In the fall 2007, the director of Stralem and Company, a mutual fund provider with $3 billion in assets under management, decided to outsource many of the firm's technical needs to Ultimus Fund Solutions.

The result: the mutual fund provider has been able to focus more on its core business (on operations and distribution specifically) for the same or less cost than it was doing in-house before the partnership with Ultimus.

"We wanted to build up our institutional client base. And we were doing all of that in-house. That's when we understood we're not on the right platforms, and we looked for a fund servicer to outsource some of what we were doing in-house," says Andrea Lustig, director of Stralem and Company. "Ultimus took over hours and hours of work in terms of administrative, transfer agent and budgetary work. And along with doing it all for the same or less cost than we were doing it in-house for, they're bringing new and better ideas to us."

The drive for boutique fund providers to outsource in order to streamline operations is largely motivated by the largest providers that make it difficult, if not impossible, for many new players to enter the industry and succeed over the long run. Since 2011, the top three fund providers - Vanguard, BlackRock's iShares and Fidelity - have been slowly increasing their percentage of the fund provider industry, rising from 32% to more than 34%. And yet, smaller providers have flourished in numbers. There currently are 658 small fund families (with total AUM of less than $5 billion) out of 811 total fund families. In 2011 there were 554 small fund families of the same size out of a total of 679 total fund families, according to Morningstar data.

"The biggest providers still dominate the mutual fund and ETF fund provider industry, but there are boutique providers no one heard of years ago and the ones that are succeeding are those that are smart in how they differentiate their strategy and in how they handle their operations and distribution," says Bob Dorsey, co-founder and managing director of Ultimus Fund Solutions, a fund administrator with 34 clients that sponsor 79 open end and closed end mutual funds. Part of the reason boutique providers with unique products are succeeding is because advisors are seeking them, Dorsey adds, naming Dimensional Fund Advisors, Forward Funds and Berwyn Mutual Funds as mutual fund providers that have operated and distributed successfully by focusing on uniquely specialized products.

Research from Cerulli Associates found that while only 15% of advisors concentrate on a unique clientele with more specific product needs, their practices accounted for 29% of overall advisor assets as of the end of June 2013.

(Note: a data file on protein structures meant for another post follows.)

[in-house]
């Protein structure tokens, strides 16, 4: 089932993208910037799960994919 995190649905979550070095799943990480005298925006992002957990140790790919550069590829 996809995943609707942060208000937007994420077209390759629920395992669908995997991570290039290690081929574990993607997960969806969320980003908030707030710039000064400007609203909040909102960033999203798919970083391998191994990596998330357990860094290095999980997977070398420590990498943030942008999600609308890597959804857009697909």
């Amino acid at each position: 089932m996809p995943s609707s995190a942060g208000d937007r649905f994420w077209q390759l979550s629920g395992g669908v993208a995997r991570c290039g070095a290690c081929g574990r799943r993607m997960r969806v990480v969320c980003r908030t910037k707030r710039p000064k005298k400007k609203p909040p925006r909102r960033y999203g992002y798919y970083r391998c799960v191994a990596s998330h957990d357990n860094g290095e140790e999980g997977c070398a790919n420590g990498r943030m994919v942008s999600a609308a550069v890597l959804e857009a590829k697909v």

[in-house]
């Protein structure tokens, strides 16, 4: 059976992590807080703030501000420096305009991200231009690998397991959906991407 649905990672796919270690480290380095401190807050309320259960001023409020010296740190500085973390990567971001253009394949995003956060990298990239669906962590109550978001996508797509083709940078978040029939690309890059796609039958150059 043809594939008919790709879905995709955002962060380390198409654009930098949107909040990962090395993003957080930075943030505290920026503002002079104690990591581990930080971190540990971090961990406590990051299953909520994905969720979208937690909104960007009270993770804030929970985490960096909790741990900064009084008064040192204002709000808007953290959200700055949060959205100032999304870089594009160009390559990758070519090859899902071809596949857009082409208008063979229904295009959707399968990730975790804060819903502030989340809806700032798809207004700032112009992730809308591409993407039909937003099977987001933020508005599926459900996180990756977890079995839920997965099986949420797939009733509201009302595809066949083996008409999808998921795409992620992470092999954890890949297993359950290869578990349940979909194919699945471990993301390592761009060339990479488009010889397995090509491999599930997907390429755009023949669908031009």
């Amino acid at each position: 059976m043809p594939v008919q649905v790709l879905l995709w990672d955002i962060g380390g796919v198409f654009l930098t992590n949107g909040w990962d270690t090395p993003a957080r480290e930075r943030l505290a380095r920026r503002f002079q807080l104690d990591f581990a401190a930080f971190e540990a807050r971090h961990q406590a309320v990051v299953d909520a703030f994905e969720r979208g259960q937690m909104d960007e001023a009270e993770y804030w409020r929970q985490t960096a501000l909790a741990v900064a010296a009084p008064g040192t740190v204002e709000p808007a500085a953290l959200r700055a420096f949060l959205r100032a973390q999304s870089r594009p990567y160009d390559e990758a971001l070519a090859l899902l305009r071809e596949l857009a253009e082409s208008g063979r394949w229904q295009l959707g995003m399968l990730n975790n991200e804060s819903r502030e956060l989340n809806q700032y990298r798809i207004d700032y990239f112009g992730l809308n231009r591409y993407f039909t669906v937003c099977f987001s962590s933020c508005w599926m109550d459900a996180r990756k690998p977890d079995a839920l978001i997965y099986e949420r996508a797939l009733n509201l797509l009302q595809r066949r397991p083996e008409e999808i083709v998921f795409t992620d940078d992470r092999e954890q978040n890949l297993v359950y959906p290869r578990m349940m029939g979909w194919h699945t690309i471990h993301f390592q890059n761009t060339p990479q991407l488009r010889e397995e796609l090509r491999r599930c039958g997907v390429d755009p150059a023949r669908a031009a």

Indeed, the opportunity for providers is apparent - according to the Investment Company Institute, mutual fund assets worldwide reached an all-time high at the end of 2013, due primarily to strong capital appreciation in equity. In fact, asset managers' profits surged to $93 billion last year, only 7% below their historic pre-crisis peak, according to the Boston Consulting Group.

With data showing financial advisors wanting more unique products amid a growing market, how can smaller providers gain a foothold?

Dorsey says that in an environment that's more and more concentrated -making it harder to distinguish from the rest of the pack - it's imperative for smaller providers to outsource aspects or their business that distract from their operations to maintain a competitive advantage.


In their quest for success, new mutual fund and ETF providers may want to consider offloading certain functions so they can spend their time more efficiently, says Lustig. "Many smaller fund companies, don't have resources to do everything in-house," she says. "They may be better served by outsourcing administration, fund accounting and transfer agent functions so that they can concentrate on other functions such as marketing and distribution."

For mutual fund and ETF providers, when is outsourcing really worth it from an operational, marketing and technology perspective? Here are some questions that providers, servicers and consultants say are essential to determine if it's worth it:

1. Do you need access to technology? "Access to technology enables you to participate on platforms and can be essential to growth," states Lustig. "If you are not on Fundserv, for example, you can't get on platforms you need to be on to operate and distribute."

2. Do you need more advice on the platforms you're already on? Outside administrators often have the resources and expertise to set up selling agreements and can often help boutique firms evaluate how much is reasonable to pay to get onto certain platforms.

3. Do you need more distribution advice? "Fund administrators won't necessarily help fund providers with marketing," says Lustig, "but once you have selling agreements in place, they can guide you in your selling and distribution efforts."

4. Do you need help reducing regulatory risk? Fund administrators help alert providers ahead of time to regulatory changes but providers should keep in mind that the fund company is ultimately responsible, many providers say. Fund administrators also aid in preparing regulatory filings and compliance.

5. Do you need more support with securities pricing and with overall compliance? An important issue being reviewed by the SEC is how providers are valuing securities, Lustig says. How you determine the value and calculate net asset value is a big issue. "Fund companies can outsource valuing securities in fund portfolios to the administrator, reducing the firm's time required for this," she notes. "Overall, while the fund provider is ultimately responsible for all functions, outsourcing transfer agent and administrative functions enables us to benefit from their expertise and resources," she adds.

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